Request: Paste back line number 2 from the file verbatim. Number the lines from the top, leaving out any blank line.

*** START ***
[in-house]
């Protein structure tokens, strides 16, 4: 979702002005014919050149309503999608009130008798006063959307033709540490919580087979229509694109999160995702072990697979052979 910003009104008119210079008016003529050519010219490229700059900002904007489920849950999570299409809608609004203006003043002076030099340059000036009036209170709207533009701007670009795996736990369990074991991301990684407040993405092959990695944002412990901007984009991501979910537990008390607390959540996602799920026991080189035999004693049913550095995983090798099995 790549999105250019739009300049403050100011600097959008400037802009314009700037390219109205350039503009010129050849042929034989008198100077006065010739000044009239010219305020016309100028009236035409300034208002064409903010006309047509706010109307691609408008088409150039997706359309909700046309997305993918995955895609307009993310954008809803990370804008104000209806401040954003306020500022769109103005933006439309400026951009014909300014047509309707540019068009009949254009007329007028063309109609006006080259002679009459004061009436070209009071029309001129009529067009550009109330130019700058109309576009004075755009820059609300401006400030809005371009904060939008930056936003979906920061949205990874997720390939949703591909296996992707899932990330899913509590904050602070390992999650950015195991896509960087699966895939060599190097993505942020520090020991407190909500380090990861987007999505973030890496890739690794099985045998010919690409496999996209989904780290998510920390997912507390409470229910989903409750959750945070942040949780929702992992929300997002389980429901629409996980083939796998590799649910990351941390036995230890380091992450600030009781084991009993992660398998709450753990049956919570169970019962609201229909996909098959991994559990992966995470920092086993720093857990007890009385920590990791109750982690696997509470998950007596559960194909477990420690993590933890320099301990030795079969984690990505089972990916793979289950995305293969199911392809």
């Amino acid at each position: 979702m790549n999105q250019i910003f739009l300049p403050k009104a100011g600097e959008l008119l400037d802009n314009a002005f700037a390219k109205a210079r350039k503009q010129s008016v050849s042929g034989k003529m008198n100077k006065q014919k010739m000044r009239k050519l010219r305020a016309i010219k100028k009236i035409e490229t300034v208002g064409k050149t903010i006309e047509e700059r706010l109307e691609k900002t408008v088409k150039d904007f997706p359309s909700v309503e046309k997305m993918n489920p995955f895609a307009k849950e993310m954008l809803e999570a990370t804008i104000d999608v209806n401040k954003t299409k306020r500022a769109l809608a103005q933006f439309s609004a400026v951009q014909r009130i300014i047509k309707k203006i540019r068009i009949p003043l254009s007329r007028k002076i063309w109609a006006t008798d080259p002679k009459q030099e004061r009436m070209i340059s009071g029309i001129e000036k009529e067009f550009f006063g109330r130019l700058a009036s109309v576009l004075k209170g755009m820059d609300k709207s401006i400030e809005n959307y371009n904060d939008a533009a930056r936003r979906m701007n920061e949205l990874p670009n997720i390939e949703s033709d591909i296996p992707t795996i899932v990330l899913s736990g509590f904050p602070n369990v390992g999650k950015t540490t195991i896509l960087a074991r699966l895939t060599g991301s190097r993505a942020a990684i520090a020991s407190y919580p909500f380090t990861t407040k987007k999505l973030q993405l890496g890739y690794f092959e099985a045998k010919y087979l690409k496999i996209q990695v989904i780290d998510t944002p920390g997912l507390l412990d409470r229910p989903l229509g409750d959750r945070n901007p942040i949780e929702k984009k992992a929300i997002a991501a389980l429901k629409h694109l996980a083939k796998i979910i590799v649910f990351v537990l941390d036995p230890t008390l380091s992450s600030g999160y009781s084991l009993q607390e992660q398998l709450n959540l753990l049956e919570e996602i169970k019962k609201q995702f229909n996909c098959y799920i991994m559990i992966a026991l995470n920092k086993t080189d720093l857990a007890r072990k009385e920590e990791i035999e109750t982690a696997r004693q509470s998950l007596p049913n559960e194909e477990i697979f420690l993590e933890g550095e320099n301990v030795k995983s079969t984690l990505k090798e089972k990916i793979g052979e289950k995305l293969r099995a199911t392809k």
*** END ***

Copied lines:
């Protein structure tokens, strides 16, 4: 979702002005014919050149309503999608009130008798006063959307033709540490919580087979229509694109999160995702072990697979052979 910003009104008119210079008016003529050519010219490229700059900002904007489920849950999570299409809608609004203006003043002076030099340059000036009036209170709207533009701007670009795996736990369990074991991301990684407040993405092959990695944002412990901007984009991501979910537990008390607390959540996602799920026991080189035999004693049913550095995983090798099995 790549999105250019739009300049403050100011600097959008400037802009314009700037390219109205350039503009010129050849042929034989008198100077006065010739000044009239010219305020016309100028009236035409300034208002064409903010006309047509706010109307691609408008088409150039997706359309909700046309997305993918995955895609307009993310954008809803990370804008104000209806401040954003306020500022769109103005933006439309400026951009014909300014047509309707540019068009009949254009007329007028063309109609006006080259002679009459004061009436070209009071029309001129009529067009550009109330130019700058109309576009004075755009820059609300401006400030809005371009904060939008930056936003979906920061949205990874997720390939949703591909296996992707899932990330899913509590904050602070390992999650950015195991896509960087699966895939060599190097993505942020520090020991407190909500380090990861987007999505973030890496890739690794099985045998010919690409496999996209989904780290998510920390997912507390409470229910989903409750959750945070942040949780929702992992929300997002389980429901629409996980083939796998590799649910990351941390036995230890380091992450600030009781084991009993992660398998709450753990049956919570169970019962609201229909996909098959991994559990992966995470920092086993720093857990007890009385920590990791109750982690696997509470998950007596559960194909477990420690993590933890320099301990030795079969984690990505089972990916793979289950995305293969199911392809």